Left alone after the war, completely flattened with the construction of the wall in 1961 when the demolished buildings were pulled down, it was revived in the 1990s and is now several landmark towers, a shopping arcade, an entertainment center and residential buildings

    Amongst the buildings there currently are the Debis tower, the Sony Center and the Kohlhof building.

    Sony Center at night

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    Sony Center

    by bijo69 Updated Aug 3, 2005

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    The Sony Center is one of the recently built complexes in the "new" centre of Berlin. It was officially opened in 2000 and its most prominent feature is its dome.
    The Sony Center host offices, apartments, restaurants, bars, cinemas (Cinestar & Imax), shops and the Berlin Film Museum
    A little warning: the restaurants I tried belong to the category "Tourist Traps": mediocre to poor food and slow service.

    Sony Center Dome
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    Potsdamer Platz

    by antistar Updated Jun 8, 2013

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    "Once the busiest traffic centres in all of Europe, the square was divided in two by the Berlin Wall, and subsequently became a ghost of its former self. In front of the main U-Bahn station we saw one of the few remnants of the wall, a tiny upright graffiti daubed slab, which groups of tourists huddled around for photographs." - from my travelogue

    Like much of what was great in Berlin, the once lively Potsdamer Platz was left in ruins by allied bombing in 1943. After the war it was split by the Berlin wall, and never quite regained its prominence until German re-unification in 1989. The area then became the scene of the biggest construction work in Europe, and during the 90s many of the great buildings that can be seen there today, like the awesome Sony Center, were built. The area now is again thriving, under a skyline of glass and neon that sets it apart from much of the rest of Berlin.

    Potsdamer Platz's Glory Days

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    Sony Center: Welcome to Mt. Fuji!

    by iblatt Updated Dec 10, 2008

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    On Potsdamer Platz you can't miss the impressive Sony Center with its unusual dome.
    The center is composed of 7 buildings made of steel and glass, each one with its own unique shape; a large plaza in their center, with a pool and fountain; and the whole structure is topped above by the spectacular roof / dome, which is made to resemble Mt. Fuji.

    It is snow-white by day, and from dusk until late at night it glows in purple and blue, in a cycle that alternates every 21 seconds. The ilumination was designed to highlight the roof structure of glass, steel and fabric.
    The construction of the Sony Center took place between 1996-2000.

    The place is bustling with life at all times, day and night. There are apartments, shops, restaurants, cafes and also the German Filmhaus with its Film Museum and the IMAX 3D theater (open daily 10:30 AM - 9:30 PM).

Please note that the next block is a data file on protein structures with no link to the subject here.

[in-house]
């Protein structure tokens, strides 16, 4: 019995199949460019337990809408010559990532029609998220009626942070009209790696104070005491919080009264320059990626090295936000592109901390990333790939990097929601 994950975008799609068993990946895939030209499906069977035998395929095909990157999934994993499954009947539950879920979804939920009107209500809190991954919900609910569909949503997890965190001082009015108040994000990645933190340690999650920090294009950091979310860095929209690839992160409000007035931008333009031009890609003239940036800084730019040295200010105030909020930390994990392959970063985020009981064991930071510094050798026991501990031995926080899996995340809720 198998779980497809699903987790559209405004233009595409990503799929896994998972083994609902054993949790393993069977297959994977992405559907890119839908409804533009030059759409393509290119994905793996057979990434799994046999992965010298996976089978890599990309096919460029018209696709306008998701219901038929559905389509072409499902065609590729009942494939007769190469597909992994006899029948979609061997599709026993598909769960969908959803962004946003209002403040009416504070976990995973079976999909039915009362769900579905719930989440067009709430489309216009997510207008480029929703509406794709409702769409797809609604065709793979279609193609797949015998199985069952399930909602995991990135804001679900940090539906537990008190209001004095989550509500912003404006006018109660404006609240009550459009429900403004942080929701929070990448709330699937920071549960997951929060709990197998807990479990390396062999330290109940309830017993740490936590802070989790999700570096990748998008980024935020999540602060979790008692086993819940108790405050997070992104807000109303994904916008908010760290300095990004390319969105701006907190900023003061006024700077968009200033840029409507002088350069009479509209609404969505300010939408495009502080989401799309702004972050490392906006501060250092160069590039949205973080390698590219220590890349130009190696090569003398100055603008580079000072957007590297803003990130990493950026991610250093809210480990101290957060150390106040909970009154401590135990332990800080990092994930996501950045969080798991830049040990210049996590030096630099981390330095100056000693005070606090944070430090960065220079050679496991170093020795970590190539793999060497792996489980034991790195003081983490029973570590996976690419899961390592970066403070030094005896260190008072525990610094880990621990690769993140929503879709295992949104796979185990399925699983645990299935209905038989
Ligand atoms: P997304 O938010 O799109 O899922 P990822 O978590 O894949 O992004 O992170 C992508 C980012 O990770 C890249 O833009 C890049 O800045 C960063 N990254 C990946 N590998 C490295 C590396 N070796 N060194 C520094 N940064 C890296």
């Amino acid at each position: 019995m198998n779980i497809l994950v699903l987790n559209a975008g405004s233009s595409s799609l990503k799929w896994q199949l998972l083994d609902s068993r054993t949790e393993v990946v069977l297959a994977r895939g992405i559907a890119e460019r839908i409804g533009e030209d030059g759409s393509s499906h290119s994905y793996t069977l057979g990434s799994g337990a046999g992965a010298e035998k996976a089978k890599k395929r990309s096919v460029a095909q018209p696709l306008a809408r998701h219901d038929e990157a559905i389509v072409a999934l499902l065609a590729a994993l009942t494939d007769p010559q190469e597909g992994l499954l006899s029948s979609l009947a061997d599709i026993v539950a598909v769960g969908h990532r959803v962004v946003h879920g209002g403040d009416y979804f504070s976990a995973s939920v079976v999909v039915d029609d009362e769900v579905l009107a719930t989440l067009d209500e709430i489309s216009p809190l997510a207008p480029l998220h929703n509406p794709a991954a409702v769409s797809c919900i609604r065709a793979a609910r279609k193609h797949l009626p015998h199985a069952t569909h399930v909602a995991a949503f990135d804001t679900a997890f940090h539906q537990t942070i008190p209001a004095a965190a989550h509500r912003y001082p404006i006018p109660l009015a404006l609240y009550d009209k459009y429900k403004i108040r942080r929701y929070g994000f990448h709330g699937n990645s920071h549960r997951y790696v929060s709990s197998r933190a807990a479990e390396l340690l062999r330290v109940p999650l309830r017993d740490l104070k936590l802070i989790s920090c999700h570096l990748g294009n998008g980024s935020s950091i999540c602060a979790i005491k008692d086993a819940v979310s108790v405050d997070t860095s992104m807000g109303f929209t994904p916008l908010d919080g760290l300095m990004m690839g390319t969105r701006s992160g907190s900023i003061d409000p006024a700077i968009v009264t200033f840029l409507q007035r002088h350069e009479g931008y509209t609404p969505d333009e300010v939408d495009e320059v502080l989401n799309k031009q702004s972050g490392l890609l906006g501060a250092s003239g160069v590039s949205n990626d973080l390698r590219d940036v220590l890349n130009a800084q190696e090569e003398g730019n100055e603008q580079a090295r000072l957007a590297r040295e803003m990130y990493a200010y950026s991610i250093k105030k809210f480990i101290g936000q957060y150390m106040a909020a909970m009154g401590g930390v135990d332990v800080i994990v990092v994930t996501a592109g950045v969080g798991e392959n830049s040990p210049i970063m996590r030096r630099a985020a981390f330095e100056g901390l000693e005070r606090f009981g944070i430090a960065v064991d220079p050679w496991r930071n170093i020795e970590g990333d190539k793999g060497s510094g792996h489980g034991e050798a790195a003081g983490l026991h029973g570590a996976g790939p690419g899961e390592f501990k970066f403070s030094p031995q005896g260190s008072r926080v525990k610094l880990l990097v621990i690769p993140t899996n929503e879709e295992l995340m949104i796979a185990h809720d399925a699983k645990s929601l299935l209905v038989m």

Sony Center Berlin by Night Sony Center Berlin by Night Mt. Fuji in central Berlin!
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  • Kakapo2's Profile Photo

    Sony Center - the Star of the Square

    by Kakapo2 Updated Oct 31, 2007

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    The Sony Center is the star among the many spectacular buildings around Potsdamer Platz. It stands out from the skyscrapers of different styles, from the art deco-like Beisheim Center which intends to bring a kind of New York atmosphere into Berlin, and the many mirror-like ultra-modern facades of other buildings. Statistics say that the Sony Center attracts about eight million people every year.

    You have to see the Sony Center in its entity. It consists of seven buildings made of glass and steel, and in the centre of it is a square – an oval forum - with a fountain, several cafés, restaurants, and a cinema. This square is under a roof shaped like a circus marquee, and made of fabric attached to a steel ring which sits on top of the surrounding buildings, so people can sit outside even when it rains.

    Helmut Jahn, an architect from the city of Nürnberg living in Chicago, created this spectacular complex which was built from 1996 to 1999 on a triangular area. The highest building, facing Potsdamer Platz, is 103 metres high.

    On photo 2 you see the forum with its fountain, cafés, and restaurants.

    A complex of glass, steel and light. The atrium under the circus-like marquee roof.
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    Many architects – one great Result

    by Kakapo2 Written Oct 31, 2007

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    The genius idea behind the creation of Potsdamer Platz in the 1990’s was to choose one master plan and then make a joint effort to create diversity. Two architects named Renzo Piano and Christoph Kohlbecker won the design competition, and they were joint by five other designer teams. This guaranteed that the square became a homogenous unity but uniformity was avoided.

    The big complexes are situated around Potsdamer Platz. So the square itself is an open space, and the building complexes are worlds of their own, undisturbed by the streets that cut through the square.